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Beware the ingathering of trusts into Israeli tax net

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There has been a dramatic change in the nature of aliya in the 21st century. No longer is Israel just seen as a refuge for the homeless and persecuted Jews of the world, today it has become an attractive haven for wealthy Jews seeking to protect their assets from foreign tax authorities.

According to New World Wealth’s global migration review, over the past few years, Israel has consistently ranked in the top 10 migration destinations for high-net-worth individuals, with more than 1 000 dollar millionaires making aliya every year. Some notable billionaire olim include Australian Westfield shopping centre owner Sir Frank Lowy; former Chelsea football club owner Roman Abramovich; and Laurent Levy, the French founder of global eyewear chain The Optical Center.

While the Tel Aviv nightlife and Israel’s vibrant start-up scene are attractive, Israel’s favourable tax laws for olim have also been a big draw card. Israel legislated a 10-year tax exemption on all foreign income and capital gains for new and returning olim in 2007. Conveniently, no disclosure of foreign assets is required.

However, all good things come to an end, and many wealthy families, without proper tax planning, can be caught out after 10 years by Israel’s extensive tax net. Nowhere is this more evident than with offshore trusts.

History and purpose of trusts

The land of Israel and offshore trusts have had a long history. The law of trusts was first developed in the 12th century from the time of the Crusades as a means for soldiers fighting in the holy land to protect their assets from being usurped while they were gone and to look after their wives and children. To this day, trusts are still widely used to protect one’s assets from disgruntled spouses, creditors, and the tax man. Moreover, they provide people with the means of ensuring how their assets should be used after they have been given away for the benefit of designated beneficiaries.

Trusts as a threat to the tax base

Over the past few decades, governments around the world have been honing in on trusts, seeing them as a threat to their tax base. This has led to tax authorities around the world designing different, wide reaching, anti-avoidance provisions targeting trusts. Israel is no straggler in this regard. Since 2014, its trust tax regime has become extremely harsh, especially for offshore trusts.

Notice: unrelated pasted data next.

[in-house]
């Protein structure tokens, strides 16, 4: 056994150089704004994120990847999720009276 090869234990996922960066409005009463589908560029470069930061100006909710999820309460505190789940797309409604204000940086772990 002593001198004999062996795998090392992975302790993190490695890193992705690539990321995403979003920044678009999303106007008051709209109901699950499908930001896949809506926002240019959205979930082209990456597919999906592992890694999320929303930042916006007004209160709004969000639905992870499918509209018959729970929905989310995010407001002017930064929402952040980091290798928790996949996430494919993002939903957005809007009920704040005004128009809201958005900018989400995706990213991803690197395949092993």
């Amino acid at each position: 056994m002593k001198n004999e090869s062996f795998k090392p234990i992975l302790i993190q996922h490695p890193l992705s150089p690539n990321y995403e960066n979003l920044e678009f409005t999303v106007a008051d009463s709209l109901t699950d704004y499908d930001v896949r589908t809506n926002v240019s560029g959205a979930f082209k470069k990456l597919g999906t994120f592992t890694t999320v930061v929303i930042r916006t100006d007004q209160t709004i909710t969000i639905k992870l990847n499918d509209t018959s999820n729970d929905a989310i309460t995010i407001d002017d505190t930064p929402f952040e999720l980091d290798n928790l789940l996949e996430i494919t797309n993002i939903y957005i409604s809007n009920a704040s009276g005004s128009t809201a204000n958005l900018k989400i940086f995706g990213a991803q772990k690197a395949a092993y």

Israel has cast a very wide net with regards to the taxation of trusts. In many circumstances, offshore trusts that have even one Israeli resident beneficiary may be subject to tax and reporting requirements in Israel on their worldwide income. A trust, which is deemed to be an Israeli tax resident, will in general be subject to tax in Israel as an Israeli resident on its worldwide income at the highest marginal tax rate (50%). However Israel does have lower tax rates for specific types of passive income depending on the circumstances.

Take, for example, the case in which many years ago, a wealthy South African set up a South African trust for the benefit of his numerous descendants. One of the many beneficiaries of the South African trust decides to make aliya. Some years later, the founder of the trust passes on. Even though he was never an Israeli tax resident, the trust is in South Africa, and the vast majority of the beneficiaries are South African, Israel’s harsh trust tax laws deems this trust to be an Israeli resident trust. Consequently, all the income of the trust, not just the portion relating to the one Israeli beneficiary, will be taxable and reportable in Israel.

Depending on the jurisdiction of the trust, there may be a double tax agreement with Israel that can dampen the financial blow. However, the legal complexity of the trust structure and varying approaches of different jurisdictions to which parties to tax could result in additional tax even where a double tax agreement exists.

Time to get your affairs in order

Israel’s ten-year tax holiday for olim can provide some time to get your trusts in order. This tax relief also covers trusts. Where a foreign founder of the trust or foreign beneficiary makes aliya and consequently the trust becomes an Israeli resident trust, the trust won’t be subject to Israeli tax on its non-Israeli source income for 10 years. However, determining when the clock starts is complicated, owing to the movements of the multiple connected parties associated with the trust. In the case of only one party having been in Israel for more than 10 years, the 10-year tax holiday might not apply.

People with trusts where there are Israeli-related parties and connections should beware, plan ahead, and consult with a tax practitioner who can highlight the risks and navigate the pitfalls. Pre-emption is always better than rectifying costly mistakes.

  • Michael Kransdorff is a Harvard educated international tax practitioner, and Laura Sassoon is a chartered accountant and former senior lecturer at the University of the Witwatersrand. They run the Institute for International Tax and Finance.

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